Royal Opera House. Photo: Russ London © Source: Wikipedia

Royal Opera House. Photo: Russ London © Source: Wikipedia

Before the Performance

Of course the first thing you need is a ticket! The Royal Opera House box office sells tickets to all performances on a season basis (autumn/winter/spring/summer) and those can be purchased in person, by phone or web, the latter being the easiest, most secure and pain free option (unless you are booking on the first day of ticket sales!). If you go in person, the box office assistants will show you a seating chart whereas online you can select your seats from a virtual one. Note that the box office will, by default, always offer you those tickets located in the centre and with 100% unrestricted view, regardless that these may be in row Z. However, there are many “restricted view” seats with better views than those which are central-yet-far (particularly in the  amphitheatre area).

Since it is your first time at the ballet, casting will probably not be very important but if you are adamant about seeing the starrier performers, you can ask the box office which casts are more popular.

Do Your Homework

The next step is: “do your research” that’s right research. We cannot recommend it enough, as it will greatly enhance your experience. There is nothing more frustrating than leaving a performance without having understood anything, especially in the case of story-based ballets. Synopses tend to be available in the ballet company’s website, but since they may elude some people, best practice in this information rich era is to go with Google or Wikipedia. You might also like to try our own website – over the next few months we will be boosting the ballet fact cards we have in our Bag of Ballets to feature those to be staged by the Royal Ballet this season. With more time, and if you are a music fan, you can also listen to the ballet score (try Spotify, Imeem, Last.fm, Pandora, etc.). This is particularly important in plotless ballets which are more focused on the music, for instance as in most ballets by Balanchine. Finally, you can try YouTube for a preview of what you will be seeing.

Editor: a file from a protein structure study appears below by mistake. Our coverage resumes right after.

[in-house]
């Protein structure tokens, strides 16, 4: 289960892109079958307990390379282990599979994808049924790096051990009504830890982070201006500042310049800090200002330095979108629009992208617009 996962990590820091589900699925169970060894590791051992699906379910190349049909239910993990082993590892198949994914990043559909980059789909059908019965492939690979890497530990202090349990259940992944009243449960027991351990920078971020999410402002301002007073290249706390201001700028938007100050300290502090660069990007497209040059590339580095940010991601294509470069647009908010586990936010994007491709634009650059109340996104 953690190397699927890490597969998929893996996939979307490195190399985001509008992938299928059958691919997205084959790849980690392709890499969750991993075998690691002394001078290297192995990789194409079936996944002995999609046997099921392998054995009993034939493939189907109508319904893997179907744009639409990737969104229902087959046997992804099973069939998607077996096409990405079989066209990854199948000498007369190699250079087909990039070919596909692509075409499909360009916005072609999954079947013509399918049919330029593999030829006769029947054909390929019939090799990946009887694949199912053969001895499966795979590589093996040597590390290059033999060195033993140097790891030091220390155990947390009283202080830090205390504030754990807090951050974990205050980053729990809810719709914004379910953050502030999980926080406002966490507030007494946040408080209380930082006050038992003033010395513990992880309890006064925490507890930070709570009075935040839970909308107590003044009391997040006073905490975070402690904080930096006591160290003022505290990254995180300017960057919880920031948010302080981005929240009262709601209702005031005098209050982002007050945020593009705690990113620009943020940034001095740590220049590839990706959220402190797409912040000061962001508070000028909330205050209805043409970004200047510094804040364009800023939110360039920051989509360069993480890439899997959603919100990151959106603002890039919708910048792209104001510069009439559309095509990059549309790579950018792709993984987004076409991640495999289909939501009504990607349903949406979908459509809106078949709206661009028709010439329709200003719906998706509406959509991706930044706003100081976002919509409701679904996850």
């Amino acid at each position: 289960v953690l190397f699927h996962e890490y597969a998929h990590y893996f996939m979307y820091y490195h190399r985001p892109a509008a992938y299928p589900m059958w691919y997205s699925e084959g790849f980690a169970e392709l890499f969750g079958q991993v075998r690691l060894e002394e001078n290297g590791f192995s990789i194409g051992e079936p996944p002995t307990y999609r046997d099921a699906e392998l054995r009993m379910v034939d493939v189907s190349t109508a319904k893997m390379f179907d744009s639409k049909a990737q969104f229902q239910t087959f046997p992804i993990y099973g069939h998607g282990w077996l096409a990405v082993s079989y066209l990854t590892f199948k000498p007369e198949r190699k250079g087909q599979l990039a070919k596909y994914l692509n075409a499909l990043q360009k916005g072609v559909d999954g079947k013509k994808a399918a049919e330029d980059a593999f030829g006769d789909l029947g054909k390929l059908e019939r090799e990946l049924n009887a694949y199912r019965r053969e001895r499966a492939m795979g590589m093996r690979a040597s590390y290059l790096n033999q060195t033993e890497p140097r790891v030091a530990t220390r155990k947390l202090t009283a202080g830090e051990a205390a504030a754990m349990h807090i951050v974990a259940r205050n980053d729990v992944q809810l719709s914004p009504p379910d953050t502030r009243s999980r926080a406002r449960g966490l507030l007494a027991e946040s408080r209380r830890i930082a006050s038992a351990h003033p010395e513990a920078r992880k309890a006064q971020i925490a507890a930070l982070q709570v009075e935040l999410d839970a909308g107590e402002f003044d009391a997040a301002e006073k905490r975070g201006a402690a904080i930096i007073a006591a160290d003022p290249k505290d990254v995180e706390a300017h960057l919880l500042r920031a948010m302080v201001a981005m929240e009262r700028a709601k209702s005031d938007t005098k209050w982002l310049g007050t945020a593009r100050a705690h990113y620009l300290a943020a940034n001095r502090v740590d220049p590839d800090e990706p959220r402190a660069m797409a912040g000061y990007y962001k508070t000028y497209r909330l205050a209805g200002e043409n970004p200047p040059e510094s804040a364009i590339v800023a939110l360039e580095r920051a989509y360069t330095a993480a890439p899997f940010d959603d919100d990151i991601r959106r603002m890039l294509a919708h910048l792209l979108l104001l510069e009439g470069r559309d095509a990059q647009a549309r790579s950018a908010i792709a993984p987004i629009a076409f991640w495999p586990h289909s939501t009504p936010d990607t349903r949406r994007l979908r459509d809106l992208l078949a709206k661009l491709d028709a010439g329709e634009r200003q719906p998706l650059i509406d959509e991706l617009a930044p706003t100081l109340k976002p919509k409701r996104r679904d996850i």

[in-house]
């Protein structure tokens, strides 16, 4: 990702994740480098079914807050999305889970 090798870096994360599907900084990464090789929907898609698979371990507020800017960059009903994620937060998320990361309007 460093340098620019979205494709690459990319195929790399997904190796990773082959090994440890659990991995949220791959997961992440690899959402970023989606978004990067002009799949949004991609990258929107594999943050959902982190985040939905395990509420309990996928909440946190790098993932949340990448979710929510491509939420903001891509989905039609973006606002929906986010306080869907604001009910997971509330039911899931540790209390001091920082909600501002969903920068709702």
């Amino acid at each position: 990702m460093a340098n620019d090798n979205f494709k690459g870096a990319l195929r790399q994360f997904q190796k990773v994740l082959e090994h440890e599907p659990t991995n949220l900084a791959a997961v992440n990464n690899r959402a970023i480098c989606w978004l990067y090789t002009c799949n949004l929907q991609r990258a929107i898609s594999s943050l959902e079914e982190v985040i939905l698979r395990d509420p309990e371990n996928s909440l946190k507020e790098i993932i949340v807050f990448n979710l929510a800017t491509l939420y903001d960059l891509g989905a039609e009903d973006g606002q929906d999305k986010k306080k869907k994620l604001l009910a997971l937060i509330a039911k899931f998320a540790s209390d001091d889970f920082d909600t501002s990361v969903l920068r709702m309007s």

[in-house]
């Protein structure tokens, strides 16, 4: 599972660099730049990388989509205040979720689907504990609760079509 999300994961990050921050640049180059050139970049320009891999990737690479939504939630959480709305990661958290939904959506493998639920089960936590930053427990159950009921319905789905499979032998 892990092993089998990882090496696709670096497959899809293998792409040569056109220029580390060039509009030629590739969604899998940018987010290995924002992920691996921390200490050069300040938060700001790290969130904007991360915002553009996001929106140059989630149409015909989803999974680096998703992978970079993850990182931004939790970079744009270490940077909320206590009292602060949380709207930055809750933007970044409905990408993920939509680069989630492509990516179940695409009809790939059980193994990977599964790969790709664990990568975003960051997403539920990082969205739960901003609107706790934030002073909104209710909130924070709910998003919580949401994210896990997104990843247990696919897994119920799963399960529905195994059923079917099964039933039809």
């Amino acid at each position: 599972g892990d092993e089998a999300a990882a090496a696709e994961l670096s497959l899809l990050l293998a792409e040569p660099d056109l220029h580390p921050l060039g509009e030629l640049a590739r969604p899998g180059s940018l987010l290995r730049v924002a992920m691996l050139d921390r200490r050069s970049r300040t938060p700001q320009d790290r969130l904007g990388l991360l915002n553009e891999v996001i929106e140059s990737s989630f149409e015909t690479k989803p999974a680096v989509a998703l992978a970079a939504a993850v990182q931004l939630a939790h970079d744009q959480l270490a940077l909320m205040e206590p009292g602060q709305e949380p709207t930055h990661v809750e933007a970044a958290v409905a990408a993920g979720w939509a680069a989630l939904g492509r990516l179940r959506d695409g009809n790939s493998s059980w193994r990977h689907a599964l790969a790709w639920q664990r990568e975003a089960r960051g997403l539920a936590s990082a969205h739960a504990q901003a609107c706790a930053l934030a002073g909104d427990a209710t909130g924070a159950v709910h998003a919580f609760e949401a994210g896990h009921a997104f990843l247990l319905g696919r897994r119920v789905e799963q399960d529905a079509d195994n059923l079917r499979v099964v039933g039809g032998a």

Arriving at the Performance

It is advisable to arrive at the theatre at least half an hour before the performance (one hour if your tickets are held at the box office). Due to heavy London traffic and lack of parking spots near Covent Garden, going by car is a no-no.  If you are a Londoner you probably know the Tube is not reliable and that you should check live updates via Transport for London. On arrival you may want to browse the Royal Opera House Shop, accessible via the Covent Garden market entrance. Here, as well as inside the theatre, you will find ballet programmes (£5) containing the full synopsis, gorgeous pictures, historical notes for the choreographer/composer and full dancer biographies.